Analyzing Depression in Adolescents Group Term Paper

Excerpt from Term Paper :

Depression in Adolescents Group

Curriculum overview

This group aims at aiding participants in modifying their cognitions, maladaptive schemas, and behaviors. Participants acquire a grasp of how to be more relaxed and occupied in more pleasing activities. Such changes to behavior will trigger the succeeding profounder change levels. Participating individuals will be aided in altering their depressogenic and impractical thoughts as well, to thoughts that are more practical, successively decreasing their depression levels. In order to achieve true, longer-term change, as well as to lower the possibility of recurrence of depression, one needs to modify maladaptive schemas. The group is presented with the 'schemas' idea, group members are aided in distinguishing their respective schemas, and efforts are initiated towards altering schemas. However, one must bear in mind the fact that this process of schema transformation is time-consuming and won't be achieved by the time of the group's termination. Participants in the group complete the BHS (Beck Hopelessness Scale) and BDI (Beck Depression Inventory), record their dysfunctional thoughts on a daily basis, and obtain depression-related knowledge (Corey et al., 2011).

Goals: Providing participants with depression-related information, facilitating cognitive and behavioral changes in them, and triggering the maladaptive schema change process.

Target: Students suffering from depression. It must be noted that this group isn't suitable for chronic or severe depression cases.

Length: Eight sessions of 1.5 hours each.

Facilitator training

The ASGW (Association for Specialists in Group Work) (2007) states that group counselors are required to complete a core aspect of group training. Both researchers are engaged in group process and counseling skills training, under their postgraduate counseling program. Moreover, ASGW (2007) states that individuals engaged in such group work understand that taking part in ethical practices necessitates ongoing supervision, professional training, and growth. All of this will be incorporated into the counseling group throughout its duration. Additionally, only interventions that lie within group members' skill levels will be employed.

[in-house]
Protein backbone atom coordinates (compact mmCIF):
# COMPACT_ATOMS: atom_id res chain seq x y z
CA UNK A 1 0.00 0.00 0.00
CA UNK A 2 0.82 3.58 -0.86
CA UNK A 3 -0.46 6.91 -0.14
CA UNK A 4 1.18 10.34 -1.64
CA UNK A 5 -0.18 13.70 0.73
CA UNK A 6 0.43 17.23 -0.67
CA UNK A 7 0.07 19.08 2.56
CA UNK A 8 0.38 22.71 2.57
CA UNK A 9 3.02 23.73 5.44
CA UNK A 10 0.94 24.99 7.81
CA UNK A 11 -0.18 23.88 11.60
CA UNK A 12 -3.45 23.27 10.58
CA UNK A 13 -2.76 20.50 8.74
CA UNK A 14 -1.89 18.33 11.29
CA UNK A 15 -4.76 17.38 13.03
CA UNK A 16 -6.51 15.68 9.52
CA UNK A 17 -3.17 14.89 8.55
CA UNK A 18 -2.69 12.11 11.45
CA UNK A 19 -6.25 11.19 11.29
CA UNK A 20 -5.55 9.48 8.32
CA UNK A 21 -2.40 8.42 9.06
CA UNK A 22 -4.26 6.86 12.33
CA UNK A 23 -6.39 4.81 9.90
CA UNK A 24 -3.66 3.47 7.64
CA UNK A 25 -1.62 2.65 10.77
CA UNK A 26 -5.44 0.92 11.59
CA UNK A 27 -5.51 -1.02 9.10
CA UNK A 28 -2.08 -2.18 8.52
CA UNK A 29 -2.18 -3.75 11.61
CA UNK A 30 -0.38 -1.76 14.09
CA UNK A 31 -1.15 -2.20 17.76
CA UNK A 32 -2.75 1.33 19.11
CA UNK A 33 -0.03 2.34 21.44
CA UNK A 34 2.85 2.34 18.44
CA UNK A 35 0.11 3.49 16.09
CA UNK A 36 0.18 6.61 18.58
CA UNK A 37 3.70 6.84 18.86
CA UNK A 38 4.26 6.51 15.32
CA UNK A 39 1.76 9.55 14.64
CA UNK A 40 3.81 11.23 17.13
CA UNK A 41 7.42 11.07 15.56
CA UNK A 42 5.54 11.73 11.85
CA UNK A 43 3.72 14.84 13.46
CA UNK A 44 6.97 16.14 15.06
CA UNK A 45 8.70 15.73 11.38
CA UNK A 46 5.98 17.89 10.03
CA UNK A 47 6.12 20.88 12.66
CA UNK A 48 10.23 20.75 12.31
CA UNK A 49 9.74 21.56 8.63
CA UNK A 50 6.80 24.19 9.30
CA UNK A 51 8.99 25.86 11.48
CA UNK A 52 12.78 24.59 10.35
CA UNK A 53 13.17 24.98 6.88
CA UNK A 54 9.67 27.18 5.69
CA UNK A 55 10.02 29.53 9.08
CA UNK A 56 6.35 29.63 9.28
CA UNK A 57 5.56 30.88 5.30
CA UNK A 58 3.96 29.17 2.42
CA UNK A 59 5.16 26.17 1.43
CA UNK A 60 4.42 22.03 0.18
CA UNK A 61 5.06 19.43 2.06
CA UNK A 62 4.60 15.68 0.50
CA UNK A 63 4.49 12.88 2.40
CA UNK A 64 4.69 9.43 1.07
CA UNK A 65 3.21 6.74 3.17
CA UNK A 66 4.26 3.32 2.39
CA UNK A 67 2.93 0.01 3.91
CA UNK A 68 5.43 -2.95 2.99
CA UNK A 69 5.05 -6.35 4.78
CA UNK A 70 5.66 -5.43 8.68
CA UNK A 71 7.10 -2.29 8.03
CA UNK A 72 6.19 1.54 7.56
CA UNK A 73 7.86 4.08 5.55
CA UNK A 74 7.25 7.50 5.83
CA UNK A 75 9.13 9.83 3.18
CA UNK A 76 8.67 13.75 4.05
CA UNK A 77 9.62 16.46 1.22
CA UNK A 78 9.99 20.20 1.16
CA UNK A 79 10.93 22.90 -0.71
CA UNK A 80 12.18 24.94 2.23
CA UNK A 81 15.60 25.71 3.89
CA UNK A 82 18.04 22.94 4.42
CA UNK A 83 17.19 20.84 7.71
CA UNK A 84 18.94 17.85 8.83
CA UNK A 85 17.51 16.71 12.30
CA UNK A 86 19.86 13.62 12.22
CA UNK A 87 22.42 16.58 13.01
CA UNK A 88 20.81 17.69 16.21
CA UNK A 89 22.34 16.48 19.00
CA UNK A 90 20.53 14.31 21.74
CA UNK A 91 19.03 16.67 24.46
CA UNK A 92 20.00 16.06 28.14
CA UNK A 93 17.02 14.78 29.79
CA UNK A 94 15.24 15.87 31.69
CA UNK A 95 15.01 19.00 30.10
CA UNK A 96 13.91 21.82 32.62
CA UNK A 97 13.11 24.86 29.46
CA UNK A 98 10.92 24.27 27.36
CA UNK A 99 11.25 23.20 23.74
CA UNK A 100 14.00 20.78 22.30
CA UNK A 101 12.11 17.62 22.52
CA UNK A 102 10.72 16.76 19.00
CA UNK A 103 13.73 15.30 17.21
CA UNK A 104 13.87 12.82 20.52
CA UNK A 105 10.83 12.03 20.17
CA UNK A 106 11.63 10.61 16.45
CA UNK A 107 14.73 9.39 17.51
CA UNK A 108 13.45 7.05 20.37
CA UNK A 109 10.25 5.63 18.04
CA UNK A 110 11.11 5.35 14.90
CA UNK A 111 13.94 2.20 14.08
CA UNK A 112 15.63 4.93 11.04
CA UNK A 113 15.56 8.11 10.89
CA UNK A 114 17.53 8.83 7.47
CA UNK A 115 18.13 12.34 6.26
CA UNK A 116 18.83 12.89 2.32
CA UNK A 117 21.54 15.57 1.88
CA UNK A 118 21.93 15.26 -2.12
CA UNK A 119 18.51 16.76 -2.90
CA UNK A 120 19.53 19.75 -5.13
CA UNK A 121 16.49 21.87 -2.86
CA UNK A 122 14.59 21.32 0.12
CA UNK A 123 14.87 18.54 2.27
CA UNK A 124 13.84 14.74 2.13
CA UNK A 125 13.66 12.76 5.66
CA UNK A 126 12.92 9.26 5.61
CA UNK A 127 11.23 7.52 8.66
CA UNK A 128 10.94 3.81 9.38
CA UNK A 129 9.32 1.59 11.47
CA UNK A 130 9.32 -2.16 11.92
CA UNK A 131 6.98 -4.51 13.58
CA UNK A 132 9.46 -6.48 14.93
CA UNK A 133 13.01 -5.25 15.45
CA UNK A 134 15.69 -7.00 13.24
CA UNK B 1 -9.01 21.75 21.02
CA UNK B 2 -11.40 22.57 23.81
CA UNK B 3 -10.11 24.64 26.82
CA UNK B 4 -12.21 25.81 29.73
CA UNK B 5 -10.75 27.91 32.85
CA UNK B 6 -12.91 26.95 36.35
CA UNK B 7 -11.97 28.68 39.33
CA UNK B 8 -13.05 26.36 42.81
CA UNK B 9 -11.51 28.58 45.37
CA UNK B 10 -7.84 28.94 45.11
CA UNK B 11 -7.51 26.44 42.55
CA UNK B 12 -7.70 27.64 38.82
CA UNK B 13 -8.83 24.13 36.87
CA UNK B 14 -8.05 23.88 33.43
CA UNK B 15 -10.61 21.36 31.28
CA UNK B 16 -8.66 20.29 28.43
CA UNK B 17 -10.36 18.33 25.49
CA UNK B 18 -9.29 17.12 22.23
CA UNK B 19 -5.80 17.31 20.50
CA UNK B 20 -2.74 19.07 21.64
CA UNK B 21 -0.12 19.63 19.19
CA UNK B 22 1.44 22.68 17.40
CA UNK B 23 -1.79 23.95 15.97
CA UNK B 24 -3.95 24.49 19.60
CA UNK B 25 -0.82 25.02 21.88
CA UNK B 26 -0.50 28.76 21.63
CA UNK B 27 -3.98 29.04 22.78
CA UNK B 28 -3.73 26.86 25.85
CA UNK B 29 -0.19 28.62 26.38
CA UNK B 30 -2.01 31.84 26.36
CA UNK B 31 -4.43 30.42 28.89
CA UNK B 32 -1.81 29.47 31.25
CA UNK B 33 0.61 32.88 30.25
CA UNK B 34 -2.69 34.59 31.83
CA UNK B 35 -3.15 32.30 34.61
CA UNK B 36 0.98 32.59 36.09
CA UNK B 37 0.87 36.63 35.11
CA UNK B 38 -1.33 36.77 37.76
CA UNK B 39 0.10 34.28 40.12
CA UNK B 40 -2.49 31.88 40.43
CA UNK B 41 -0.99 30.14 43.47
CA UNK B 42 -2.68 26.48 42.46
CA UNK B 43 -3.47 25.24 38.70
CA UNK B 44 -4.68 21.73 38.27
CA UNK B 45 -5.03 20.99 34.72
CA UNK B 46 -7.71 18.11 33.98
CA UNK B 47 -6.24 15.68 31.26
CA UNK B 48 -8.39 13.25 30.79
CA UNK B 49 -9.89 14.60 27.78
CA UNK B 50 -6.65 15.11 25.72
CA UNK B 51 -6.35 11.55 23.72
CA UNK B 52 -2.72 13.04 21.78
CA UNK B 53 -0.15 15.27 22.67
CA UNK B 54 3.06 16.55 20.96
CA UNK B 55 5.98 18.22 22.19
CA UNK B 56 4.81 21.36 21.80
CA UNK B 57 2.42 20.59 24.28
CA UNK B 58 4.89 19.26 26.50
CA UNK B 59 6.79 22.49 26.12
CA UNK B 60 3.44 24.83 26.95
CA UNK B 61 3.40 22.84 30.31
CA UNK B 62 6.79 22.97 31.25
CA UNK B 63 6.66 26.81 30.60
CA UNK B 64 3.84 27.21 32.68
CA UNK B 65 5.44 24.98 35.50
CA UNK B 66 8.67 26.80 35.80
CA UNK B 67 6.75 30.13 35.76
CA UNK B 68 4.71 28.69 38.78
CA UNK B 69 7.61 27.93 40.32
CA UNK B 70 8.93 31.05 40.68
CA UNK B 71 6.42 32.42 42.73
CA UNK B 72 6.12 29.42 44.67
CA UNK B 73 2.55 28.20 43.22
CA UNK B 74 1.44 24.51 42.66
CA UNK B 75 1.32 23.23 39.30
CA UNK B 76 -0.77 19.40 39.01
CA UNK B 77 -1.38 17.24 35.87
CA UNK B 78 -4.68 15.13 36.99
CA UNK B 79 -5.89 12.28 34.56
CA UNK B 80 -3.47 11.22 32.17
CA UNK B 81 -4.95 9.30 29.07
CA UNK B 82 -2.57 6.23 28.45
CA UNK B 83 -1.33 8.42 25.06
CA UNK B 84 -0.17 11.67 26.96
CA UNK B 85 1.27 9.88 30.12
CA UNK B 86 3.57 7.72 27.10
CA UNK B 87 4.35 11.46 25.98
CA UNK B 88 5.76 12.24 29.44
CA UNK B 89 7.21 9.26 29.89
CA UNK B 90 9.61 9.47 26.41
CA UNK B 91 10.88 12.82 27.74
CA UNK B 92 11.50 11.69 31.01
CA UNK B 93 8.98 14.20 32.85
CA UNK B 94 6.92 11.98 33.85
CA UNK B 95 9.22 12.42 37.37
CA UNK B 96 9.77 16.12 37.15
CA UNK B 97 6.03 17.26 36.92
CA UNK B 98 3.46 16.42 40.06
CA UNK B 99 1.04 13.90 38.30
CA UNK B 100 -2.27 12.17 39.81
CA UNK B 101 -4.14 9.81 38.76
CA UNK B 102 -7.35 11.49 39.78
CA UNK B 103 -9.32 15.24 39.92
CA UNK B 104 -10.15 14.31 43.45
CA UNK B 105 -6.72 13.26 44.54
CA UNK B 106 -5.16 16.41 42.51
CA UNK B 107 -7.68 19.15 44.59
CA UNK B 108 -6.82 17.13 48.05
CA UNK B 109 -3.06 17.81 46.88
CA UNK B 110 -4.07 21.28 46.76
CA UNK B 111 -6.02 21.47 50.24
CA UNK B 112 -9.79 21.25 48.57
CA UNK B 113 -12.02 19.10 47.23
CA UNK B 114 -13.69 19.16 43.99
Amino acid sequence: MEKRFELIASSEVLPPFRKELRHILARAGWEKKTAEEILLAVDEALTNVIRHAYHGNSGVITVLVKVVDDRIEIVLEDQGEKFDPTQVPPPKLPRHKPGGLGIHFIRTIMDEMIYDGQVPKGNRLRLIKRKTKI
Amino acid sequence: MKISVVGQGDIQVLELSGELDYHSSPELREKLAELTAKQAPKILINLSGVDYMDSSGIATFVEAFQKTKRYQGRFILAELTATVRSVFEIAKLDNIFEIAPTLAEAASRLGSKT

Demographics

The adolescent group will comprise of between eight and ten female and male high-school goers between the ages of 14 and 18 years, self-identified or diagnosed as suffering from depression. A qualified woman counselor will act as facilitator for the group, whose meetings will be held every Wednesday in the lunch period. The school's counseling department will be the venue for these meetings. The adolescent depression group will be set up in the academic year's third quarter, and the last meeting will be held three weeks before school closes for the summer. Thus, roughly 8 group sessions can be incorporated into this time frame. Members of the group will receive an invitation to rejoin in the next academic year.

Membership selection

Recruitment -- Curriculum of the school can help enhance multicultural sensitivity and awareness (including gender identity), through the conducting of schoolroom guidance sessions pertaining to social and cultural tolerance and diversity. Subsequent to these discussions, the school counselor can announce an adolescent support therapy that can be availed of by depressed pupils and those who aren't clear on their status. Interested adolescents will be encouraged to approach the school's counseling office if they require any additional information. Further, school authorities will design and place written announcements across the school premises, in inconspicuous areas (like the washrooms and counseling department bulletin). The remaining school counselors, administrative staff and teachers can be informed of this group's existence by the counseling personnel involved. These professionals can identify additional potential candidates for the group (Myers et.al, 2011), who may then be invited personally to participate in the group.